Hayseed Dixie made three albums for Dualtone. The second contained hillbilly covers of songs by Queen, Ted Nugent, Spinal Tap (!), Aerosmith and others (plus two originals), the third was a Kiss covers album. All sold well. It was then that John Wheeler received the e-mail that was to change the course of his life. The e-mail came from a man in Wrexham, Wales, who wanted to book Hayseed Dixie for a small AC/DC tribute festival. He offered a meagre £ 500, plus flights and no restrictions in regard of any other gigs the band wanted to play. Wheeler was up for it, provided he could put together a small tour. However, he knew no one in Europe. He shared his problem with Steve Earle’s manager Danny Gillis who happened to be a regular in his local bar. Gillis passed him the details of Martin Goldschmidt: “This guy’s been trying to get Steve forever,” he said. “I think he’s a good dude. He might cut you a fair deal.” As Dualtone was represented in Europe by Essential, Martin Goldschmidt was aware of Hayseed Dixie. “Dualtone kept trying to get Essential to put Hayseed Dixie out over here, and Cooking Vinyl as well,” remembers Martin. “We all went, “oh God, no!” Even I felt that way. No way is this going to work. They have no fan base. They’re a one-joke band.” It was only when John contacted him directly that his attitude changed ever so slightly. “He sounded really nice and so I said: “fuck it, we’ll do it. It’ll probably sell 1000 copies but don’t get your hopes up”.” It was the same deal as with Dualtone, 50/50. Following John’s suggestion, Martin selected what he thought might be the tracks that worked best in Europe from the three US albums. John recorded additional tunes, Mötörhead’s “Ace of Spades”, AC/DC’s “Whole Lotta Rosie” and the Darkness’s “I Believe in a Thing Called Love”, hits in the UK that hadn’t registered with US audiences. The resulting compilation “Let There Be Rockgrass” was released in August 2004, just in time for Hayseed Dixie’s UK debut on Friday, 6 August, at the London Borderline.

It was John Wheeler’s first time in Europe. “Before we got to Gatwick I remember saying to Martin, “could you please send us a car to pick us up, I don’t know how to get round London?” And he said: “Oh, it’s really easy, get on the Gatwick Express, then at Victoria you get the so-and.so tube to Diddlydum, and from there you get the number x bus to y, get out, cross the road, get on the z bus, get out when you get to a pub called one thing or the other, walk one block this way, two blocks that way, and you’re here. I was intimidated as fuck! But I was too embarrassed to say that to him. So we got to Victoria and I packed the band into a taxi, fuck it, I’m gonna pay for it myself. After quite a drive we pulled into this side street and into this little industrial estate, and I was thinking: “wow, is this guy serious?” You know what, I thought, it’s always the crappy-looking Mexican restaurants in America that are really good. So I knocked on the door, and down he comes, and he’s a bald-headed dude with glasses, and he comes to meet us, “hullo there, nice to meet you”, in this very London British accent. I just looked at him: “Somehow I expected you to be a bit more rock’n’roll, know what I’m saying?” He looked like someone who’d be selling you a used car. He took us out to lunch at the pub round the corner, and we got talking, and I realised that this was probably quite a cool dude.”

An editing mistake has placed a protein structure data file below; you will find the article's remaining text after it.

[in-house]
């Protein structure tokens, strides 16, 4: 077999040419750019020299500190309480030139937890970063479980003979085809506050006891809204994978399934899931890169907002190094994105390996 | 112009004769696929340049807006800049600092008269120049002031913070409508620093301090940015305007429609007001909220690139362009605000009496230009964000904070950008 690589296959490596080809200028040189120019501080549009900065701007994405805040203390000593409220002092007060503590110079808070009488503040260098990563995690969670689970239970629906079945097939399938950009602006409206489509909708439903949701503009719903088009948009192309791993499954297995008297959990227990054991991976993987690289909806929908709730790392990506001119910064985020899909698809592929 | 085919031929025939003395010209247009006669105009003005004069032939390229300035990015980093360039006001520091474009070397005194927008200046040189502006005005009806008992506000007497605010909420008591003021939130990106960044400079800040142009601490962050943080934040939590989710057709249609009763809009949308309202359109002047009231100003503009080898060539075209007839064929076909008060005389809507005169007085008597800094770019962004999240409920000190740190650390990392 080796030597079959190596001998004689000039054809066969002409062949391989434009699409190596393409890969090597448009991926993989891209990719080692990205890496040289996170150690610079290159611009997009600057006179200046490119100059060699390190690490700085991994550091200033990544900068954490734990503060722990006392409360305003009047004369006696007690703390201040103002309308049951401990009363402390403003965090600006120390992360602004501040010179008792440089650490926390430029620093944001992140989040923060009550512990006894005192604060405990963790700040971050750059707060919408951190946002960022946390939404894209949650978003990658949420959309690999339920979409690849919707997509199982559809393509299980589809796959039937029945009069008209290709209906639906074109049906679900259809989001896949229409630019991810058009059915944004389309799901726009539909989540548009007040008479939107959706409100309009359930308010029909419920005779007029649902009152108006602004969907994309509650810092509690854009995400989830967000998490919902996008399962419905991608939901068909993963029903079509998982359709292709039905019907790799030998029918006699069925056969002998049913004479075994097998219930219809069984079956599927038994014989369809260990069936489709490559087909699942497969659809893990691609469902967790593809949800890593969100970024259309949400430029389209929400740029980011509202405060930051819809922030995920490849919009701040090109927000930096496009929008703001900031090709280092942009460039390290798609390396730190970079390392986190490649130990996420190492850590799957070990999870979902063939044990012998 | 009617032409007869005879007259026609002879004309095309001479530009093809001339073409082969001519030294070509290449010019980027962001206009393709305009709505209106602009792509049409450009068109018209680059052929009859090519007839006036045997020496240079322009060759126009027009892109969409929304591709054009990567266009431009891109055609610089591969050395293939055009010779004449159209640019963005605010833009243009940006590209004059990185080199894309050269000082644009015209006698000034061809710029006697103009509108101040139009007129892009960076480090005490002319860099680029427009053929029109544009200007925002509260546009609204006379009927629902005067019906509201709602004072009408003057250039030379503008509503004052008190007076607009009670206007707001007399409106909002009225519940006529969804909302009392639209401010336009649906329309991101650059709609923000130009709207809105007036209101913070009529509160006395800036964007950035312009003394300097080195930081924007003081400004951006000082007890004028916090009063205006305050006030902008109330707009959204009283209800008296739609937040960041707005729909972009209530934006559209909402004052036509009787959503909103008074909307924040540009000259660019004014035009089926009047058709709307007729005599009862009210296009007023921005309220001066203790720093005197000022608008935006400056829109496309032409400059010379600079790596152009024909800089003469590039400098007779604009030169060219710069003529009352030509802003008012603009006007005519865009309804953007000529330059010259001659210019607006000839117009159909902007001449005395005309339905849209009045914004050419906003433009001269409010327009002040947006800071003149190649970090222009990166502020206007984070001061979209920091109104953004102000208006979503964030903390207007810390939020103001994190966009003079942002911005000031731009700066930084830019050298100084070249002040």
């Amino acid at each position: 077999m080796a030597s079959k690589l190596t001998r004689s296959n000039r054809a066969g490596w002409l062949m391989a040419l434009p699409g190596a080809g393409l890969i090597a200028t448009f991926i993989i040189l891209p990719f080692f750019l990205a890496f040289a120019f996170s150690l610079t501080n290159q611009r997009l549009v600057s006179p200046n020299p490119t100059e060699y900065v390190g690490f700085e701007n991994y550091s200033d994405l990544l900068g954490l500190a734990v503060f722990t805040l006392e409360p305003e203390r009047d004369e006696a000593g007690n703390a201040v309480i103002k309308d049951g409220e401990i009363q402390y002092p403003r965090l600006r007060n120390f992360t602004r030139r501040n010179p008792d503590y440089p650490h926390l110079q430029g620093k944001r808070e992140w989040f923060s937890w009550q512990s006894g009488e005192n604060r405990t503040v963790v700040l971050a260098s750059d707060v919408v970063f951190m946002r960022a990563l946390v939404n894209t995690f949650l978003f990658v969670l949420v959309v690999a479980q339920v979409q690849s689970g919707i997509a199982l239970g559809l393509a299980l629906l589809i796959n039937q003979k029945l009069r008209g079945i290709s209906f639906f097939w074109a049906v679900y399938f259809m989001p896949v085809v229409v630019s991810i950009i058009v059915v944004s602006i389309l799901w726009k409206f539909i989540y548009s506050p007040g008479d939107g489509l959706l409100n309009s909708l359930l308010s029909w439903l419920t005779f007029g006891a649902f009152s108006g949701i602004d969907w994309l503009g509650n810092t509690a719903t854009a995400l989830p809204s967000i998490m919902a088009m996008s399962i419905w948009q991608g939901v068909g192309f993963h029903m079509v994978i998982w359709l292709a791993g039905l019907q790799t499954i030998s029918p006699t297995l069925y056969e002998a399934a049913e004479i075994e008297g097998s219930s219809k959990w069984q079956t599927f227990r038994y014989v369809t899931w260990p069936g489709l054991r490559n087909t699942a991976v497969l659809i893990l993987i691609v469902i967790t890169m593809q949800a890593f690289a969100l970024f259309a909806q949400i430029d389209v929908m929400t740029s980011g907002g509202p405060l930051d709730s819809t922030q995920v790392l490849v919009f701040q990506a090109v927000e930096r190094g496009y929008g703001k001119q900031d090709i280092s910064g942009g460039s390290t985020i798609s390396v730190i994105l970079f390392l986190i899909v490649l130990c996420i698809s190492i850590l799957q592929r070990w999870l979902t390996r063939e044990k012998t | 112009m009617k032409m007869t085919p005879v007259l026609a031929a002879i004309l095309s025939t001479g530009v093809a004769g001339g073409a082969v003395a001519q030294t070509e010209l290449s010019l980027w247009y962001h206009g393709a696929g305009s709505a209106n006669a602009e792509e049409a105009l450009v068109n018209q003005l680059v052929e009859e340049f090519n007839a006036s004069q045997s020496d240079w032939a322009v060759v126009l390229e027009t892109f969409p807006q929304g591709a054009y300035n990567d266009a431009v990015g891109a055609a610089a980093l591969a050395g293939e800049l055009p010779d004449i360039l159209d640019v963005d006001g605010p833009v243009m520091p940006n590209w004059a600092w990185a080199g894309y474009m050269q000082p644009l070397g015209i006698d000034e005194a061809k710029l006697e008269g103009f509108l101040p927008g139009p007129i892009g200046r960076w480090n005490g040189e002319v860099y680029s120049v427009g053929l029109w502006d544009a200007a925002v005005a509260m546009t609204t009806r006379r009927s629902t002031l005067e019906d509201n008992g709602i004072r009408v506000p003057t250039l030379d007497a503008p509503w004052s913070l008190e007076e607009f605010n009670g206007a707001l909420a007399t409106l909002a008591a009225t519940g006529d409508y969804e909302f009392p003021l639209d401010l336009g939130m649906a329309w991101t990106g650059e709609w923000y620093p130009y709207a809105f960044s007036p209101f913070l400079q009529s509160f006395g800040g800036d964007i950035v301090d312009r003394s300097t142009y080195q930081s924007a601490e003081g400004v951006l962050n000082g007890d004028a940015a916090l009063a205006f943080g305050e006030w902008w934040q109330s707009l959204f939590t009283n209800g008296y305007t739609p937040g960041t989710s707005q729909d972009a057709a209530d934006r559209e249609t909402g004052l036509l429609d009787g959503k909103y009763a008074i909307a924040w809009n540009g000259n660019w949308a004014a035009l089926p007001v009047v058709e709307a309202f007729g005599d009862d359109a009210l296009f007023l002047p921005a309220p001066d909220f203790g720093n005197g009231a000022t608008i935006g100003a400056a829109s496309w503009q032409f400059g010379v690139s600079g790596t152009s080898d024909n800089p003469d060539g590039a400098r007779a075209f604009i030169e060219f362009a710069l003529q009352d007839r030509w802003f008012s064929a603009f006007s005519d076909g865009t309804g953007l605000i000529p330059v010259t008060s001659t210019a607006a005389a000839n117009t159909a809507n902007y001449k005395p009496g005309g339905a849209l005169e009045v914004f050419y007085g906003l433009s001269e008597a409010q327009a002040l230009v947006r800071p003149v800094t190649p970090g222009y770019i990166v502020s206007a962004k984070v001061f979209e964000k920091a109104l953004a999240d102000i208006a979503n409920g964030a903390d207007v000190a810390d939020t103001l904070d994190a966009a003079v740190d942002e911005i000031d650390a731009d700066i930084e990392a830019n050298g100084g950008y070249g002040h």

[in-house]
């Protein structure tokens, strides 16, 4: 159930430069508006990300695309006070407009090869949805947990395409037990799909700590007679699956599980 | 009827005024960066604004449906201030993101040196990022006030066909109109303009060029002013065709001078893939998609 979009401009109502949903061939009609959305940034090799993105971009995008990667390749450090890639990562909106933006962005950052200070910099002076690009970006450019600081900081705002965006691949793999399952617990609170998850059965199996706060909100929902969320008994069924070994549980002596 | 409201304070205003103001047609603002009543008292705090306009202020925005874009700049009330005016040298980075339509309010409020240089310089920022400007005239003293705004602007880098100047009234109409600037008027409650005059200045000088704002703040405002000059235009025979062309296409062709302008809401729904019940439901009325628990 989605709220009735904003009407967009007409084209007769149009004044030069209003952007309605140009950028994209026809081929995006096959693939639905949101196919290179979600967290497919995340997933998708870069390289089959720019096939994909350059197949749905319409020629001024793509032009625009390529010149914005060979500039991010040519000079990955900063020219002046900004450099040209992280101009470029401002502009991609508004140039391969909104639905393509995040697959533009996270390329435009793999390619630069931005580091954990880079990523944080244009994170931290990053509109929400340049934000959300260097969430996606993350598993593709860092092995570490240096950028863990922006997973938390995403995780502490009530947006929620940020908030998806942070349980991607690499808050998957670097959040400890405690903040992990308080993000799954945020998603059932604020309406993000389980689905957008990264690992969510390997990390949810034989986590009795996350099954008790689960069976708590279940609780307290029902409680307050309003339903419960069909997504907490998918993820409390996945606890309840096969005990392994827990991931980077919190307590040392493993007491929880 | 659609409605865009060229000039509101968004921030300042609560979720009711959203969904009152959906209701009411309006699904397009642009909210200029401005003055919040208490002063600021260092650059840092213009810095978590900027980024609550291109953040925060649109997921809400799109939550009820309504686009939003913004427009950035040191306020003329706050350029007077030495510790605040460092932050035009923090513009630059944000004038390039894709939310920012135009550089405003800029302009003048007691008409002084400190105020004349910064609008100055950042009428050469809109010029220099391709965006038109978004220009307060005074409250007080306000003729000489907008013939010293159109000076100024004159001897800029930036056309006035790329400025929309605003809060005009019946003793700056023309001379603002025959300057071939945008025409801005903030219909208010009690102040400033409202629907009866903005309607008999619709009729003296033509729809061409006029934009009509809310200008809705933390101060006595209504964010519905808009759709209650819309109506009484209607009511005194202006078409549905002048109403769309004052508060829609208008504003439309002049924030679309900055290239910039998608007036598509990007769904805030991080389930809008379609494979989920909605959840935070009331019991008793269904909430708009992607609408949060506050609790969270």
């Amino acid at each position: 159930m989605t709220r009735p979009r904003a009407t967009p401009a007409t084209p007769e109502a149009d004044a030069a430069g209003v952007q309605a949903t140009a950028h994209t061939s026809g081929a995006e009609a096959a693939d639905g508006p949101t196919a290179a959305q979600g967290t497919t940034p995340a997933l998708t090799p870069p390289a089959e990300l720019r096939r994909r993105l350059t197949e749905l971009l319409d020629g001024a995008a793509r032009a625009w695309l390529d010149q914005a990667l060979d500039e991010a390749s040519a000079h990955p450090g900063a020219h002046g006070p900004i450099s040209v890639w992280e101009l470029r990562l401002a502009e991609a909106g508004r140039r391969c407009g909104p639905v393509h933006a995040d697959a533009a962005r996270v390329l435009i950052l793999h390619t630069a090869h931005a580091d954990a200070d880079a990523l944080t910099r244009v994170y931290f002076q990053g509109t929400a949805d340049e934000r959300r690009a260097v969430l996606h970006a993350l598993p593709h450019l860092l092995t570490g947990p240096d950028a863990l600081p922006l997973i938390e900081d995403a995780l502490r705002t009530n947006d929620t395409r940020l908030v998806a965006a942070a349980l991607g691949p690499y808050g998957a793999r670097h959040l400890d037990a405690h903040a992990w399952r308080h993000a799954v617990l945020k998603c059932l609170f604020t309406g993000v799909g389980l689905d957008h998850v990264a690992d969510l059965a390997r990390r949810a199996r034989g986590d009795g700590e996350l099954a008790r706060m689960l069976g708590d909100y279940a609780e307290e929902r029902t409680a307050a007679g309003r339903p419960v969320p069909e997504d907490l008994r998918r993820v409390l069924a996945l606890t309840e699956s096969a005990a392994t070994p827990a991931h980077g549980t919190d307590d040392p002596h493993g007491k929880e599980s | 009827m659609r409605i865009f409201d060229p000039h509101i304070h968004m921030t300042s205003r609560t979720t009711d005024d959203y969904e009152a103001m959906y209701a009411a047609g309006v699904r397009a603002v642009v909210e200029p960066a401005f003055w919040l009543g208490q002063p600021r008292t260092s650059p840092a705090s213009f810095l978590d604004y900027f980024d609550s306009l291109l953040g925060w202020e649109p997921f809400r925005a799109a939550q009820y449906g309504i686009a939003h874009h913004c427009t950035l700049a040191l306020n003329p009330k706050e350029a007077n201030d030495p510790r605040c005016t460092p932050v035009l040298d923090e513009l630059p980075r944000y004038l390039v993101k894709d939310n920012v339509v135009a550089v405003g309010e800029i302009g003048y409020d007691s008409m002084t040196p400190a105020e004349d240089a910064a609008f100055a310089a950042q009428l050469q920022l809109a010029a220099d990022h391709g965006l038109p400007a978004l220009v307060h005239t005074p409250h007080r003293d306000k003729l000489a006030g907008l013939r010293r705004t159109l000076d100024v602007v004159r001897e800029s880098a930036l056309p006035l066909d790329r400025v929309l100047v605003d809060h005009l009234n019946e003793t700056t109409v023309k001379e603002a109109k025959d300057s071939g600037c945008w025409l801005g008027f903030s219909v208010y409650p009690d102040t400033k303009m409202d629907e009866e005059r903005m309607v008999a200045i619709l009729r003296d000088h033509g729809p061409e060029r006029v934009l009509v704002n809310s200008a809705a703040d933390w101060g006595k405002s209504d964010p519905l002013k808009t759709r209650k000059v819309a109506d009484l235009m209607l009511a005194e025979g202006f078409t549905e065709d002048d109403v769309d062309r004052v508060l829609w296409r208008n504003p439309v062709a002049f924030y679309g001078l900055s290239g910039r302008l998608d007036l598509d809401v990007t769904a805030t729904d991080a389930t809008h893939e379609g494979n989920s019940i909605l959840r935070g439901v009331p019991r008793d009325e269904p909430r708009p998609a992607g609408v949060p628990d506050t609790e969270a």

Promotional work wasn’t going to plan for Cooking Vinyl. Not only were the company’s own staff not convinced that this was going to work. The all-important radio pluggers, a company called Cool Badge, refused point blank to work on the record. Only after some serious talking to from Martin did they relent to the point where they at least sent out some advance CDs. John Wheeler, still in Nashville, started to read reports on his website from the UK that a radio presenter named Jeremy Vine was playing their record. Wheeler reported this to Cool Badge who didn’t believe him. This was understandable. Vine is a highly respected and earnest broadcaster with his own news and politics talk show on the staid and steady BBC Radio 2 channel. He doesn’t often have a live music on the programme, and, consequently, his choices matter twice as much. The chances that Hayseed Dixie would be deemed Vine material seemed exceedingly low. Undaunted, Wheeler, who had no idea who Vine was, or indeed Radio 2, e-mailed the presenter a personal invitation to the Borderline gig. And there, to everyone’s astonishment, in the middle of the Borderline audience, beer in hand, big grin on his face, was the famous radio man, gleefully bopping along with the music like everyone else. “He rocked out the whole show,” says Wheeler, “put his trench coat on and said: “are you guys available tomorrow? You’ve got to come to my show and play a set.” The next day, Hayseed Dixie played live on Jeremy Vine and recorded a jingle for him – “If you wanna hear great music listen to Jeremy Vine” – which still gets the occasional airing today. “I saw the Cool Badge report a couple of weeks later, and it listed Jeremy Vine as one of their achievements. I called them up and said: you fucking bastards, take that off, you did shit all for that, I did that – you told me it couldn’t happen!”